Simple Network Management Protocol (SNMP) is an Internet-standard protocol for managing devices on IP networks. Devices that typically support SNMP include routers, switches, servers, workstations, printers, modem racks, and more. It is used mostly in network management systems to monitor network-attached devices for conditions that warrant administrative attention.
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The Simple Network Management Protocol (SNMP) is a framework for managing devices in an Internet using the TCP/IP protocol suite. It provides a set of fundamental operations for monitoring and maintaining an Internet.
SNMP uses the concept of manager and agent. That is, a manager, usually a host, controls and monitors a set of agents, usually routers . SNMP is an application-level protocol in which a few manager stations control a set of agents. The protocol is designed at the application level so that it can monitor devices made by different manufacturers and installed on different physical networks.
Managers and Agents
A management station, called a manager, is a host that runs the SNMP client program. A managed station, called an agent, is a router (or a host) that runs the SNMP server program.
Management is achieved through simple interaction between a manager and an agent. The agent keeps performance information in a database. The manager has access to the values in the database. For example, a router can store in appropriate variables the number of packets received and forwarded. The manager can fetch and compare the values of these two variables to see if the router is congested or not.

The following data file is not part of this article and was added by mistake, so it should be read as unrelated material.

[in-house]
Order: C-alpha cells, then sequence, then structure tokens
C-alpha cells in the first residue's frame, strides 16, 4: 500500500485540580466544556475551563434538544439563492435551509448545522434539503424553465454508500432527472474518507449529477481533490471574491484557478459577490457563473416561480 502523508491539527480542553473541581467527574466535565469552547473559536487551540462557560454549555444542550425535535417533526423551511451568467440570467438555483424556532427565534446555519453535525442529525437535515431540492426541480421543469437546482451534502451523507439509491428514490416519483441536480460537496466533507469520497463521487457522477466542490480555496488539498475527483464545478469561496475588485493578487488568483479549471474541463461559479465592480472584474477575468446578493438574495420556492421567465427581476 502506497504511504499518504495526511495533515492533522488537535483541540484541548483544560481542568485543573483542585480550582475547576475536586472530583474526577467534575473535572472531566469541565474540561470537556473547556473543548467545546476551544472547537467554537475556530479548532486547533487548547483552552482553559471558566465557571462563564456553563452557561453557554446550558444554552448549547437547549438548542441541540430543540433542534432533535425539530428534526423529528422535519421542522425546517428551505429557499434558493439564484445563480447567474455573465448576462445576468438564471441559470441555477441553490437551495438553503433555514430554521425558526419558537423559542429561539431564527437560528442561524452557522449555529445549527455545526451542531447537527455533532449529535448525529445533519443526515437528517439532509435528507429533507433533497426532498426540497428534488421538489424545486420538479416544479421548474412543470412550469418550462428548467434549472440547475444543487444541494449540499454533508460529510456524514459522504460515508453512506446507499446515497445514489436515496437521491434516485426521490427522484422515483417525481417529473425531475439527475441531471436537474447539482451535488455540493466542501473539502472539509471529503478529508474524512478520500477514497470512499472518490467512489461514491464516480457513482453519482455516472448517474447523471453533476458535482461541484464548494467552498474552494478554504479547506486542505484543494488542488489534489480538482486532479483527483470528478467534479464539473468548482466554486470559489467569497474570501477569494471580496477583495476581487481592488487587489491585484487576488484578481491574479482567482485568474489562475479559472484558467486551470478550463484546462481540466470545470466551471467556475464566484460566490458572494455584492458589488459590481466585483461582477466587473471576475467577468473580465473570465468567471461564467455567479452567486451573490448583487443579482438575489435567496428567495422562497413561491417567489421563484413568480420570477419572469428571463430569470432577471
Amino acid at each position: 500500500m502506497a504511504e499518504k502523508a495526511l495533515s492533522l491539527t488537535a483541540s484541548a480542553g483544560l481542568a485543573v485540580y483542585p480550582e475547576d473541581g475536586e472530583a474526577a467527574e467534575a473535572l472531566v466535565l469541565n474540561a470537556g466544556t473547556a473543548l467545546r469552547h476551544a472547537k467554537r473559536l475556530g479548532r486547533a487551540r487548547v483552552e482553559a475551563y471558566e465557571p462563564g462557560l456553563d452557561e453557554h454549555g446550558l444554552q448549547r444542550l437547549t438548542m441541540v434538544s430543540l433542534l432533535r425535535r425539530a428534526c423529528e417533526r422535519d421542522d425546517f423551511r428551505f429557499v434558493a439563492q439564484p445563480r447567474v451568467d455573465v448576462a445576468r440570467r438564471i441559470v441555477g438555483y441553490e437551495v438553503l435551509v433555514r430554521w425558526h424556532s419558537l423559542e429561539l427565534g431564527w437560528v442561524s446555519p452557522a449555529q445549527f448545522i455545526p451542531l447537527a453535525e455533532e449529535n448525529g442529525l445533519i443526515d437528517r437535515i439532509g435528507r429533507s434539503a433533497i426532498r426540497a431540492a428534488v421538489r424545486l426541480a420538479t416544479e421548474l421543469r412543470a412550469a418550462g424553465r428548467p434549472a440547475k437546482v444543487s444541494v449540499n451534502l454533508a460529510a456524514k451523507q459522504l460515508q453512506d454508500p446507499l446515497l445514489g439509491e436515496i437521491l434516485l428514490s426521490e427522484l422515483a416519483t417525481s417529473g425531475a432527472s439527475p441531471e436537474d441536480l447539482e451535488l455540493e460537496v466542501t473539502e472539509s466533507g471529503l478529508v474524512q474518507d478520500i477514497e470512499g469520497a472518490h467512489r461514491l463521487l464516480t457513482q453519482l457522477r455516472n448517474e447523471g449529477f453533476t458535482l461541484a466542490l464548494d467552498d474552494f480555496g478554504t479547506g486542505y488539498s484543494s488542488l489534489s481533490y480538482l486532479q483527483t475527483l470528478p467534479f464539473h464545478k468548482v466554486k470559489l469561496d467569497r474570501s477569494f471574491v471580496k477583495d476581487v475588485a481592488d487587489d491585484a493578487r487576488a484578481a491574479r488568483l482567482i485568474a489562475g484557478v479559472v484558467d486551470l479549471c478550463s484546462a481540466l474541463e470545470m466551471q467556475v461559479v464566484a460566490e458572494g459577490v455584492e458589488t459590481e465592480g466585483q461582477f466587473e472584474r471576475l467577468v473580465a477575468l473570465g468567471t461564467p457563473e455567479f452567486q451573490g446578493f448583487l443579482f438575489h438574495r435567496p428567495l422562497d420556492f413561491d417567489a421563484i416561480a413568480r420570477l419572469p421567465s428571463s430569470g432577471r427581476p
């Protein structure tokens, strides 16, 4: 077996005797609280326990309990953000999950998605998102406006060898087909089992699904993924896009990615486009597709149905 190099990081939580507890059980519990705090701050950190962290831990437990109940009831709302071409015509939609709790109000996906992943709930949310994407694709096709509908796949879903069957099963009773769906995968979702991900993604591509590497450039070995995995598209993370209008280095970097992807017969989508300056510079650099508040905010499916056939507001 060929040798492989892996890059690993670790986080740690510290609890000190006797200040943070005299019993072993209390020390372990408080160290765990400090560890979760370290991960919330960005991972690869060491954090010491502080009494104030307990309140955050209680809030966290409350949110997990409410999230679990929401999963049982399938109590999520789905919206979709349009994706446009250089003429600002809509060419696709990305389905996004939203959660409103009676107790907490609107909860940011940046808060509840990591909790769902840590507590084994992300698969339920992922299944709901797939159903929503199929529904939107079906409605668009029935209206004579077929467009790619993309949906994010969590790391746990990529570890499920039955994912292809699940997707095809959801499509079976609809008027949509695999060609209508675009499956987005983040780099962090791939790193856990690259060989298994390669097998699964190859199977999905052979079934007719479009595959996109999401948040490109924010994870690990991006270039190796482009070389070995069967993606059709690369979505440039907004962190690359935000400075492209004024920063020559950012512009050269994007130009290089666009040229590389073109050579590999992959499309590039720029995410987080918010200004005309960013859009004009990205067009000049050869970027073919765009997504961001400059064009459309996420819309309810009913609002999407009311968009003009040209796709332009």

An SNMP-managed network consists of three key components:
- Managed device
- Agent — software which runs on managed devices
- Network management system (NMS) — software which runs on the manager
A managed device is a network node that implements an SNMP interface that allows unidirectional (read-only) or bidirectional access to node-specific information. Managed devices exchange node-specific information with the NMSs. Sometimes called network elements, the managed devices can be any type of device, including, but not limited to, routers, access servers, switches, bridges, hubs, IP telephones, IP video cameras, computer hosts, and printers.
An agent is a network-management software module that resides on a managed device. An agent has local knowledge of management information and translates that information to or from an SNMP specific form.
A network management system (NMS) executes applications that monitor and control managed devices. NMSs provide the bulk of the processing and memory resources required for network management. One or more NMSs may exist on any managed network.
Management with SNMP is based on three basic ideas:
- A manager checks an agent by requesting information that reflects the behavior of the agent.
- A manager forces an agent to perform a task by resetting values in the agent database.
- An agent contributes to the management process by warning the manager of an unusual situation.
SNMP operates in the Application Layer of the Internet Protocol Suite (Layer 7 of the OSI model). The SNMP agent receives requests on UDP port 161. The manager may send requests from any available source port to port 161 in the agent. The agent response will be sent back to the source port on the manager. The manager receives notifications (Traps and InformRequests) on port 162. The agent may generate notifications from any available port.